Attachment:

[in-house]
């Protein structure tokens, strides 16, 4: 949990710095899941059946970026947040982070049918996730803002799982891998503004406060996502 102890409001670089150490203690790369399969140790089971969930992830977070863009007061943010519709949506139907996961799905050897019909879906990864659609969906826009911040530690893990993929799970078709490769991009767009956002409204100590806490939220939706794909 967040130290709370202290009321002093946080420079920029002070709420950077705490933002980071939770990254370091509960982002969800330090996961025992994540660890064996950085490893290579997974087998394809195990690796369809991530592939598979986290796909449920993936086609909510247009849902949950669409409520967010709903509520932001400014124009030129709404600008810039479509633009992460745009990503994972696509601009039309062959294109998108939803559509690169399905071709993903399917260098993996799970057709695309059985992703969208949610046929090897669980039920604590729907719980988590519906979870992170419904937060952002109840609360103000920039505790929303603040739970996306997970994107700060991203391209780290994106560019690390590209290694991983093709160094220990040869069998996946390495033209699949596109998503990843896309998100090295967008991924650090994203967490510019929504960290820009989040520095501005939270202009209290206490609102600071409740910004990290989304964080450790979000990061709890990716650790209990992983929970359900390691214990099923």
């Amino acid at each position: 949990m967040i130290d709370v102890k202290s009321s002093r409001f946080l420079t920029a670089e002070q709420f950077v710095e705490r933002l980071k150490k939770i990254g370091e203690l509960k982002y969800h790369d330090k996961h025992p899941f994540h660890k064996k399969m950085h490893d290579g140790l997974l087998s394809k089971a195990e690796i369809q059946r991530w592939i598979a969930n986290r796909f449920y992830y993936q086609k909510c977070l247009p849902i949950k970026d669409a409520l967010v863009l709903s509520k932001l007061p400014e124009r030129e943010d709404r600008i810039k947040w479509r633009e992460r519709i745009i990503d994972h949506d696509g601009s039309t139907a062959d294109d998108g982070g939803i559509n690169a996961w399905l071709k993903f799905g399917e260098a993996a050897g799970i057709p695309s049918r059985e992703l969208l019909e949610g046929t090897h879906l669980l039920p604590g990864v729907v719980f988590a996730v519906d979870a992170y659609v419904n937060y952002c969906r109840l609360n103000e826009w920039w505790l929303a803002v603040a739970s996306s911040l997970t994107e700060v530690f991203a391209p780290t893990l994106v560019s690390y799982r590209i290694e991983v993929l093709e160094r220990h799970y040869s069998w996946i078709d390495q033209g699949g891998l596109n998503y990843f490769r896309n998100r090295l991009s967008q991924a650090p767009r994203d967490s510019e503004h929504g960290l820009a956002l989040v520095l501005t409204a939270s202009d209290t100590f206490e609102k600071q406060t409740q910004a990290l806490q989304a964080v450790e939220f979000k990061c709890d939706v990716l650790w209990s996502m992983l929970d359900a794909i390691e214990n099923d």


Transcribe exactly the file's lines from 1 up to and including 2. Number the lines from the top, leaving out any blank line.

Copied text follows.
[in-house]
């Protein structure tokens, strides 16, 4: 949990710095899941059946970026947040982070049918996730803002799982891998503004406060996502 102890409001670089150490203690790369399969140790089971969930992830977070863009007061943010519709949506139907996961799905050897019909879906990864659609969906826009911040530690893990993929799970078709490769991009767009956002409204100590806490939220939706794909 967040130290709370202290009321002093946080420079920029002070709420950077705490933002980071939770990254370091509960982002969800330090996961025992994540660890064996950085490893290579997974087998394809195990690796369809991530592939598979986290796909449920993936086609909510247009849902949950669409409520967010709903509520932001400014124009030129709404600008810039479509633009992460745009990503994972696509601009039309062959294109998108939803559509690169399905071709993903399917260098993996799970057709695309059985992703969208949610046929090897669980039920604590729907719980988590519906979870992170419904937060952002109840609360103000920039505790929303603040739970996306997970994107700060991203391209780290994106560019690390590209290694991983093709160094220990040869069998996946390495033209699949596109998503990843896309998100090295967008991924650090994203967490510019929504960290820009989040520095501005939270202009209290206490609102600071409740910004990290989304964080450790979000990061709890990716650790209990992983929970359900390691214990099923």